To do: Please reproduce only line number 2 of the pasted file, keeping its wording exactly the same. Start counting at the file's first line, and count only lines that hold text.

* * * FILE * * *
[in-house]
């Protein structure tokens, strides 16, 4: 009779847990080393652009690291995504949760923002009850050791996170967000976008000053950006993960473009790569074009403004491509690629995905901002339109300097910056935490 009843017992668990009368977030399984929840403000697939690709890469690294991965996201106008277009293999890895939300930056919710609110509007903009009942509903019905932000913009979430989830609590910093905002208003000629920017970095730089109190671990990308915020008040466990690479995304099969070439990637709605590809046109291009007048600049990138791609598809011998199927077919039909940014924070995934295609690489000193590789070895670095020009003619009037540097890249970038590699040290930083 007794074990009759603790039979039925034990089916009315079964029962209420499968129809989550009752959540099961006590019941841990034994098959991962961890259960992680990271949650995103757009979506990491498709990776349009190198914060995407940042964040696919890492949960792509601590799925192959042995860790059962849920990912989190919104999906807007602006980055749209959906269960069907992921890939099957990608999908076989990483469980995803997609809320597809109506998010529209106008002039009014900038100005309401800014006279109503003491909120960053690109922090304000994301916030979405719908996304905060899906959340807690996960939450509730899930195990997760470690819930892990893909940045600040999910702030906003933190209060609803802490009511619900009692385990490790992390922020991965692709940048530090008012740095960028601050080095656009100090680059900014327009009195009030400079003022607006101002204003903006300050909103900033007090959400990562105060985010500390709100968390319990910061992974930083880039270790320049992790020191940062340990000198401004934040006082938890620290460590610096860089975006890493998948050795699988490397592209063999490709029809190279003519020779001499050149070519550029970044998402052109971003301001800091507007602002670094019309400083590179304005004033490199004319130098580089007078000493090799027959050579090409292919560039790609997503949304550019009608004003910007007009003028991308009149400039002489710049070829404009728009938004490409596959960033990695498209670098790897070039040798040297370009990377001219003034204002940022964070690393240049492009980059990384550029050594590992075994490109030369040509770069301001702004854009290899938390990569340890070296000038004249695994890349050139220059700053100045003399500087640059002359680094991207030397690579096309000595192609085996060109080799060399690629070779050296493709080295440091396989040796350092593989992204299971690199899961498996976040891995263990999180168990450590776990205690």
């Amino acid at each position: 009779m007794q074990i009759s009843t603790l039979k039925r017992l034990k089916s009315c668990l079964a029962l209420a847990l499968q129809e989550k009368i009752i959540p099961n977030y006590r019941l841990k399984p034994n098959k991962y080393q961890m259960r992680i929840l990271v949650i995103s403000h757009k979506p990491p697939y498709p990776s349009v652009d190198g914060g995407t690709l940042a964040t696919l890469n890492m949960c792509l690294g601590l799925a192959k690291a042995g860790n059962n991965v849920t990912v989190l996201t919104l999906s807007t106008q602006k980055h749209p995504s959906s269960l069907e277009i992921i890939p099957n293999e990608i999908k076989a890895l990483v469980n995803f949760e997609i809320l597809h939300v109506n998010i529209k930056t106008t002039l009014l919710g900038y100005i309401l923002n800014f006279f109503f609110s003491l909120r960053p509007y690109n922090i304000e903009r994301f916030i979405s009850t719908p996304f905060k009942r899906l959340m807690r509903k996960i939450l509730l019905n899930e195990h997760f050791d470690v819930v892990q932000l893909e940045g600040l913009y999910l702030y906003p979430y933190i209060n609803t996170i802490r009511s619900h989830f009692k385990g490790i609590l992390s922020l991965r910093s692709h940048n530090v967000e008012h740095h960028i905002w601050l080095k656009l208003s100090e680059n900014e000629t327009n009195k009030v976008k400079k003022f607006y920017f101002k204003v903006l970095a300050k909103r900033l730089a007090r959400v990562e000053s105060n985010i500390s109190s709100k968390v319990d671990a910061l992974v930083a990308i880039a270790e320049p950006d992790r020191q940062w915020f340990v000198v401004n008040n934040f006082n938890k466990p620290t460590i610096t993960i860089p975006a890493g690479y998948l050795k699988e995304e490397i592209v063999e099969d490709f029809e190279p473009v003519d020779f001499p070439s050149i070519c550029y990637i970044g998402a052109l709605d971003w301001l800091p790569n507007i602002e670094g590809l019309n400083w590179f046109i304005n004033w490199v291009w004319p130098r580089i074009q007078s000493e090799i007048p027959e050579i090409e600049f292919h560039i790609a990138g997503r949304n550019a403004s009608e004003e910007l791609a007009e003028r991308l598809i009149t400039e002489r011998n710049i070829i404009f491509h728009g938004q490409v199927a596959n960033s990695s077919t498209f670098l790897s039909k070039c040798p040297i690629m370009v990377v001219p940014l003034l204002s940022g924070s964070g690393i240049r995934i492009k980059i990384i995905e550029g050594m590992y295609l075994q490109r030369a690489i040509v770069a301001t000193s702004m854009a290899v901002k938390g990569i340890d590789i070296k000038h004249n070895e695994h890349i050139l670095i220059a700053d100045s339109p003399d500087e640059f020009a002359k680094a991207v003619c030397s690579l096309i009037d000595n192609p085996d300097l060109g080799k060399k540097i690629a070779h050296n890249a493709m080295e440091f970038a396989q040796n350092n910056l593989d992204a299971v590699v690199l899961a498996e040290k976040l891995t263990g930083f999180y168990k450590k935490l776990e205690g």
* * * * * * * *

């Protein structure tokens, strides 16, 4: 009779847990080393652009690291995504949760923002009850050791996170967000976008000053950006993960473009790569074009403004491509690629995905901002339109300097910056935490 009843017992668990009368977030399984929840403000697939690709890469690294991965996201106008277009293999890895939300930056919710609110509007903009009942509903019905932000913009979430989830609590910093905002208003000629920017970095730089109190671990990308915020008040466990690479995304099969070439990637709605590809046109291009007048600049990138791609598809011998199927077919039909940014924070995934295609690489000193590789070895670095020009003619009037540097890249970038590699040290930083 007794074990009759603790039979039925034990089916009315079964029962209420499968129809989550009752959540099961006590019941841990034994098959991962961890259960992680990271949650995103757009979506990491498709990776349009190198914060995407940042964040696919890492949960792509601590799925192959042995860790059962849920990912989190919104999906807007602006980055749209959906269960069907992921890939099957990608999908076989990483469980995803997609809320597809109506998010529209106008002039009014900038100005309401800014006279109503003491909120960053690109922090304000994301916030979405719908996304905060899906959340807690996960939450509730899930195990997760470690819930892990893909940045600040999910702030906003933190209060609803802490009511619900009692385990490790992390922020991965692709940048530090008012740095960028601050080095656009100090680059900014327009009195009030400079003022607006101002204003903006300050909103900033007090959400990562105060985010500390709100968390319990910061992974930083880039270790320049992790020191940062340990000198401004934040006082938890620290460590610096860089975006890493998948050795699988490397592209063999490709029809190279003519020779001499050149070519550029970044998402052109971003301001800091507007602002670094019309400083590179304005004033490199004319130098580089007078000493090799027959050579090409292919560039790609997503949304550019009608004003910007007009003028991308009149400039002489710049070829404009728009938004490409596959960033990695498209670098790897070039040798040297370009990377001219003034204002940022964070690393240049492009980059990384550029050594590992075994490109030369040509770069301001702004854009290899938390990569340890070296000038004249695994890349050139220059700053100045003399500087640059002359680094991207030397690579096309000595192609085996060109080799060399690629070779050296493709080295440091396989040796350092593989992204299971690199899961498996976040891995263990999180168990450590776990205690």